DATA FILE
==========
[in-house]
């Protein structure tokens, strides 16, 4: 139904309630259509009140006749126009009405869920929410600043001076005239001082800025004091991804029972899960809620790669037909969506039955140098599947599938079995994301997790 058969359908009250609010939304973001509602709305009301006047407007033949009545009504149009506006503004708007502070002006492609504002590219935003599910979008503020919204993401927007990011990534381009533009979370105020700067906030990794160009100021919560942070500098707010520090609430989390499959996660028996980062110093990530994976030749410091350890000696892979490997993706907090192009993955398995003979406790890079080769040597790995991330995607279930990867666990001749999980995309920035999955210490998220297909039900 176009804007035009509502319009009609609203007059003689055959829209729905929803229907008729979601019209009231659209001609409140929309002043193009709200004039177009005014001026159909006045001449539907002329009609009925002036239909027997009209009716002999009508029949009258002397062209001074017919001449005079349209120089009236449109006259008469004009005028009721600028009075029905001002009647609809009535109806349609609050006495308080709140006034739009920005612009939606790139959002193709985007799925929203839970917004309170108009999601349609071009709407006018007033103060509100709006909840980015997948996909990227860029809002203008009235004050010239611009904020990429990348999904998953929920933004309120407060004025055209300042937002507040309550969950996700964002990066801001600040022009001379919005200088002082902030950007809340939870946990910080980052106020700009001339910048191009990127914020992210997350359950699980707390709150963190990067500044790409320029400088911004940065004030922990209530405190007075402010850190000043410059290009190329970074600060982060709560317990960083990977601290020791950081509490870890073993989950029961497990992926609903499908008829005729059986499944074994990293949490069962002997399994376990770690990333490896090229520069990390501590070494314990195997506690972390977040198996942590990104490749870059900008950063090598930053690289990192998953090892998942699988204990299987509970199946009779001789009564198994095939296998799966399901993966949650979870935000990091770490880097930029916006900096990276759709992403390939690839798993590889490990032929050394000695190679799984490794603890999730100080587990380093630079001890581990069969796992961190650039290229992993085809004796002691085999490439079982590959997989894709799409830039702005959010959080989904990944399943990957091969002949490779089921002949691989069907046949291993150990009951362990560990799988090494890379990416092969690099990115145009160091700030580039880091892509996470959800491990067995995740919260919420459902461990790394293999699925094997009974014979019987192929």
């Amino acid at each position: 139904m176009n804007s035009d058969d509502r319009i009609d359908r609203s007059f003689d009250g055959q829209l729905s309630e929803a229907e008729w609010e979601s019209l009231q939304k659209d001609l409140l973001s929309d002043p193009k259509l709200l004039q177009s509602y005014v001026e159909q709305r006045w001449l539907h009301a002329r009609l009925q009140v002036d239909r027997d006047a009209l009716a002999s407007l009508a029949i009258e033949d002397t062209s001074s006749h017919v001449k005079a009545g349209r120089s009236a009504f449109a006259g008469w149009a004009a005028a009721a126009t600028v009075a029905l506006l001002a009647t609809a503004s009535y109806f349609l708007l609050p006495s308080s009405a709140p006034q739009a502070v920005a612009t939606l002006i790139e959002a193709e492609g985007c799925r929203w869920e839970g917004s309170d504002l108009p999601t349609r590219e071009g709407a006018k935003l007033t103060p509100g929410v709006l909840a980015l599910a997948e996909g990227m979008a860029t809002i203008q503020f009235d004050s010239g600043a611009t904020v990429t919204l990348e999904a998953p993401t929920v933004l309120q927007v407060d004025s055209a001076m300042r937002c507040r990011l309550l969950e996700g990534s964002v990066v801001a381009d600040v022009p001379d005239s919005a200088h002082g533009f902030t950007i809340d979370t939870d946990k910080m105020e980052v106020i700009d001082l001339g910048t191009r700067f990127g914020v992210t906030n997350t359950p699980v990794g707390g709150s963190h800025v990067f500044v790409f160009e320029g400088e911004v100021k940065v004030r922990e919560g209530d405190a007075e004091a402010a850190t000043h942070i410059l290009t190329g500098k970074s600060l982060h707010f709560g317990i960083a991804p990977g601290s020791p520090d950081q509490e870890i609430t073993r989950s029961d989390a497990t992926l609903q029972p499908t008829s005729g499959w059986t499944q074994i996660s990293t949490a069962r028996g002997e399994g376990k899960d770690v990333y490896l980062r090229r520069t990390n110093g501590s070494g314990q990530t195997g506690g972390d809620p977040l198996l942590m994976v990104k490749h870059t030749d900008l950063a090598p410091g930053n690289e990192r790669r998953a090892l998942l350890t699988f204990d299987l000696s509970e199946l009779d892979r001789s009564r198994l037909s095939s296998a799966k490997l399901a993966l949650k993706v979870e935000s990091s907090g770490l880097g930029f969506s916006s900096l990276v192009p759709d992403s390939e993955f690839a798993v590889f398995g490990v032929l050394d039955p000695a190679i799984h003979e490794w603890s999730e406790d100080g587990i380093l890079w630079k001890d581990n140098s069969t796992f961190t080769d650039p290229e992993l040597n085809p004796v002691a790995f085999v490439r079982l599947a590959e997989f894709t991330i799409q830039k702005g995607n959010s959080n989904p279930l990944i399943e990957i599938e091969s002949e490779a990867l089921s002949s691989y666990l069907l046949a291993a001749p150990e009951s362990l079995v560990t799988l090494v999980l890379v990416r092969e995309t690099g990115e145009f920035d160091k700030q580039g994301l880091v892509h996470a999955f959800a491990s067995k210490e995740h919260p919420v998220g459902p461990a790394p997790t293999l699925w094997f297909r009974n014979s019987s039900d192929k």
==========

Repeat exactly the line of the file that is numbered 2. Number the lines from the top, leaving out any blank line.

């Protein structure tokens, strides 16, 4: 139904309630259509009140006749126009009405869920929410600043001076005239001082800025004091991804029972899960809620790669037909969506039955140098599947599938079995994301997790 058969359908009250609010939304973001509602709305009301006047407007033949009545009504149009506006503004708007502070002006492609504002590219935003599910979008503020919204993401927007990011990534381009533009979370105020700067906030990794160009100021919560942070500098707010520090609430989390499959996660028996980062110093990530994976030749410091350890000696892979490997993706907090192009993955398995003979406790890079080769040597790995991330995607279930990867666990001749999980995309920035999955210490998220297909039900 176009804007035009509502319009009609609203007059003689055959829209729905929803229907008729979601019209009231659209001609409140929309002043193009709200004039177009005014001026159909006045001449539907002329009609009925002036239909027997009209009716002999009508029949009258002397062209001074017919001449005079349209120089009236449109006259008469004009005028009721600028009075029905001002009647609809009535109806349609609050006495308080709140006034739009920005612009939606790139959002193709985007799925929203839970917004309170108009999601349609071009709407006018007033103060509100709006909840980015997948996909990227860029809002203008009235004050010239611009904020990429990348999904998953929920933004309120407060004025055209300042937002507040309550969950996700964002990066801001600040022009001379919005200088002082902030950007809340939870946990910080980052106020700009001339910048191009990127914020992210997350359950699980707390709150963190990067500044790409320029400088911004940065004030922990209530405190007075402010850190000043410059290009190329970074600060982060709560317990960083990977601290020791950081509490870890073993989950029961497990992926609903499908008829005729059986499944074994990293949490069962002997399994376990770690990333490896090229520069990390501590070494314990195997506690972390977040198996942590990104490749870059900008950063090598930053690289990192998953090892998942699988204990299987509970199946009779001789009564198994095939296998799966399901993966949650979870935000990091770490880097930029916006900096990276759709992403390939690839798993590889490990032929050394000695190679799984490794603890999730100080587990380093630079001890581990069969796992961190650039290229992993085809004796002691085999490439079982590959997989894709799409830039702005959010959080989904990944399943990957091969002949490779089921002949691989069907046949291993150990009951362990560990799988090494890379990416092969690099990115145009160091700030580039880091892509996470959800491990067995995740919260919420459902461990790394293999699925094997009974014979019987192929």